It is morning again. The sun hasn't risen but the watch on your wrist tells you it's six am. You try to think when the sun will appear, you realise it hasn't yet and it probably never will. You peek over a mound, only wire, sharp devil wire that will cut and rip awaits you. You look to your left, a few boys are huddled together, their brown fatigues covered in mud, blood and excrement. You plug your nose as a wind travels down the trenches, a whiff of rotten flesh both dead and alive passes by.
You wait for the call, your steel bayonet in one hand, and a rifle in the other. You start to shake, and then tell yourself if you pissed in your pants you'd be warmer. You piss in your pants, the urine drips down your leg and into your worn leather boots. Warmth only hits you for a second and then all that is left is a terrible smell. You remind yourself that there are worse smells then that, the kind of smells that are so sickening that it grips the stomach and makes it churn. Most of the time there is nothing to come up, no bits of red, juicy meat or mushy, orange carrot, just air. You choke on air, you plug your nose, hold onto your bayonet with your life. You stand trying to vomit over some mother’s dead son, all black and rotten, rats burrowing trenches inside the guts of Mrs. Sexton’s son. The child that she once held in her womb.
A little short rat-tat-tat of a bugle is heard and you wildly leap up over the slippery mud trench. A field of barbed wire awaits, you tear through, its sharp teeth and claws bite you, eating a piece of your leg. You soldier on, wildly dogging the whine of a flying bullet; you swing your bayonet into the thick, grey, smoggy air.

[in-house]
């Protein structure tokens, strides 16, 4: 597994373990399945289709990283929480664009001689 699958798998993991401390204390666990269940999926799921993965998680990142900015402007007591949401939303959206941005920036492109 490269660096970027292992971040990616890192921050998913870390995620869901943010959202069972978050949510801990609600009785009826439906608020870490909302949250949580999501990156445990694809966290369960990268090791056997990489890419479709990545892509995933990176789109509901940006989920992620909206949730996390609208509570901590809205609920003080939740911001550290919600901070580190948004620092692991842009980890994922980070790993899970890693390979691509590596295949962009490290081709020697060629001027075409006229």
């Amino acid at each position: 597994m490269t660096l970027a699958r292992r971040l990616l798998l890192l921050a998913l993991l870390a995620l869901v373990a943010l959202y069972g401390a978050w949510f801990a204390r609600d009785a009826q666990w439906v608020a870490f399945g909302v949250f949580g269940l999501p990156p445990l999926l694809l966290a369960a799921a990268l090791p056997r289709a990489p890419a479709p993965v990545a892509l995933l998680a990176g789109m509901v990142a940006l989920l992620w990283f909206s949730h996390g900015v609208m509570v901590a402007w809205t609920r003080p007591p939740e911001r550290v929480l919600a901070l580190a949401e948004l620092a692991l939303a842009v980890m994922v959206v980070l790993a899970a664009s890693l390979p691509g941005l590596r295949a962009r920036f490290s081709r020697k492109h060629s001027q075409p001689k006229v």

You are almost there, a downpour of liver, heart and soldier cover you. You see the son of Mrs. King running towards enemy lines and then explode in a lovely little fountain of leftovers. You see the enemy now, glaring from their trenches. They have eyes like you, a nose, a mouth, a heart no doubt different from yours. You charge with everything that’s in you, over a twisted corpse, who owns no head, over Private Owen, the gaunt yellow fellow who tried to make a run for it in the night. He was a feast for black, beady eyed rats and gnarly, flea ridden dogs.
A bullet rips through the air, and bites into your neck, another one follows and then another one. You fall to the floor still holding your rifle with your silver bayonet attached— no blood. You clutch your neck with one hand as you watch your green jacket soak the blood. You shake as you listen to the pop and crack of rifles, the screams of dying men surrounded in blood and dirt. You hear a man being savagely ripped alive by a pack of wild dogs. He screams a horrific wail.
Then you listen to nothing. You should be given a proper burial, a medal for dying for your country, but in no mans land you are motherless, you mean nothing, you exist only in the dead.